From day to day,  people operate within a system of normalized notions. The way people act and move around their environments legitimizes itself, creating a loop of norms and behaviors. Questioning these mundane modes of living requires curiosity and incentive. For Tatyana Fazlalizadeh, addressing these inclinations is vital to understanding ourselves and our impacts.

Based in Brooklyn, United States , Fazlalizadeh’s work has ranged from murals to photography and seldom a combination of mediums. By balancing the interplay of experiences and expectation, this approach highlights different voices and perspectives to what we deem normalized. Drawing from her own insights of what it means to be a black multiethnic woman, Fazlalizadeh wants to explore how elements of one’s identity play a role in society’s treatment of an individual.

Stop Telling Women to Smile by Tatyana Fazlalizadeh. Image courtesy of Tatyana Fazlalizadeh

Tatyana Fazlalizadeh’s work covers elements of her identity and culture embodying the United Nations’ Social Development Goals of Reduced Inequalities. Fazlalizadeh’s multifaceted projects and pieces bring light to the intersections of her identity. Social and community engagement is a vital perspective to her art. As the mediums interplay, storytelling and narrative are born.

In Stop Telling Women to Smile, Fazlalizadeh addresses street harassment towards women. This project is a mixture of visuals and text gleaned from interviews of participants detailing their encounters with harassment. By pairing a quote of the individual with an illustrated poster of their profile, Fazlalizadeh effectively freezes them in an act of retaliation. For more than a decade, this has been a way in which storytelling and visual art can capture the realities of women and their struggles.

By framing the posters as a response, the audience is left with an opportunity to reflect on the impact of these unprompted comments. This engagement seeks to address how the person was made to feel and the very nature of the harassment. As the project goes on, Fazlalizadeh’s posters for Stop Telling Women to Smile can be found in various countries across the globe. This growing catalog of posters is tactfully addressing international communities. Admittedly, Fazlalizadeh mentions that the posters aren't meant to last forever. Social media allows for conversations to grow in multiple cultural contexts around the world, extending the posters’ life cycle and exposing it to new audiences.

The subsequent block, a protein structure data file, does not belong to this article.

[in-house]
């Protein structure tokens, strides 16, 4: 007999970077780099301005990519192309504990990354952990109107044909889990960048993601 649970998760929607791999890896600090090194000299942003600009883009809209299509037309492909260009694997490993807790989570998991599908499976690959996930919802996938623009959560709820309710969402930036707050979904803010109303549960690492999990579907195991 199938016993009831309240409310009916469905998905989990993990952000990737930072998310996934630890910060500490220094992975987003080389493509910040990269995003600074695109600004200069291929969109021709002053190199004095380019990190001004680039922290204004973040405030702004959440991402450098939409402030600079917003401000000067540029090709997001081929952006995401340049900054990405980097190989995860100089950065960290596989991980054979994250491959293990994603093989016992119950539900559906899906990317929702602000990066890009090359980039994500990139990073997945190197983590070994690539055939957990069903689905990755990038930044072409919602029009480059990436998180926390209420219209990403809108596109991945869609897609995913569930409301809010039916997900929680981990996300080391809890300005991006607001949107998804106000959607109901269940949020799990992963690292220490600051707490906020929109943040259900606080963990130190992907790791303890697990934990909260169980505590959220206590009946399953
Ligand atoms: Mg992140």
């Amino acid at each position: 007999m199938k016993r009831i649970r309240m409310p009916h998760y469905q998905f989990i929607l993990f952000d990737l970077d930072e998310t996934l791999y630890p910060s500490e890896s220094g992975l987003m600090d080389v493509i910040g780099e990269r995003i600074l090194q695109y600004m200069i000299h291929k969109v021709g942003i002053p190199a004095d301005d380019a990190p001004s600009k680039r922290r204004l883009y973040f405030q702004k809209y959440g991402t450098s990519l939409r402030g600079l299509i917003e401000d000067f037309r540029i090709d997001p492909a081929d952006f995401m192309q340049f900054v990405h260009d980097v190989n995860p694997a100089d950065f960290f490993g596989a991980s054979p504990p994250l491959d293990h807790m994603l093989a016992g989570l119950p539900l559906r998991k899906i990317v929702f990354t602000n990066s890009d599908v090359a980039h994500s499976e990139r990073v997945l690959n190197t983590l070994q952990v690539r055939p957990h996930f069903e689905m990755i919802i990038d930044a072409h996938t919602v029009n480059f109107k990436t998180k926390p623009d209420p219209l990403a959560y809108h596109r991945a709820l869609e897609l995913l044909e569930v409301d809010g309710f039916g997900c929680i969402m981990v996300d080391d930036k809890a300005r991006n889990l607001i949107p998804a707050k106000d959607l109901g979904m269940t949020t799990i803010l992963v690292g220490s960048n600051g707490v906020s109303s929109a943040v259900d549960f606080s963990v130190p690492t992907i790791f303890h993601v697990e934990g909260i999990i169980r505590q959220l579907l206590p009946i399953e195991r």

Stop Telling Women to Smile by Tatyana Fazlalizadeh. Image courtesy of Tatyana Fazlalizadeh

“I think if we open up the conversation to include many voices, then we can interrogate things a little deeper,” said Tatyana Fazlalizadeh on dialogue through her art in an interview with Dazed.

The Day is Past and Gone by Tatyana Fazlalizadeh. Image courtesy of Tatyana Fazlalizadeh

Another example of Fazlalizadeh’s multimedia approach to storytelling came in the form of her 2021 art installation The Day is Past and Gone for the Greenwood Art Project in Tulsa, Oklahoma. The Greenwood Art Project is a meta-narrative art collection that sought to bring awareness of the Tulsa Massacre on its 100 year anniversary. Fazlalizadeh’s installation could be accessed at the Vernon AME church in the Greenwood district, the very district in which the targeted atrocities against black Tulsans were carried out.  

Fazlalizadeh was originally born in Oklahoma and her connection and proximity to the overall project is palpable. The church setting was meant to be commentary of the places in which black residents are safe in. By incorporating a short film, music and sculptures made out of church materials, Fazlalizadeh creates a sense of dichotomy of safety and violence.

The Day is Past and Gone by Tatyana Fazlalizadeh. Image courtesy of Tatyana Fazlalizadeh‌ ‌

In her diversified art practice, storytelling shines through. Whether it comes from a poster or a meta narrative driven installation, Fazlalizadeh bridges gaps in difficult conversations. Challenging what is presented as the status quo guides the audience to reassess preconceived notions and beliefs. By highlighting the experiences of the affected, perspectives are given space for dialogue.

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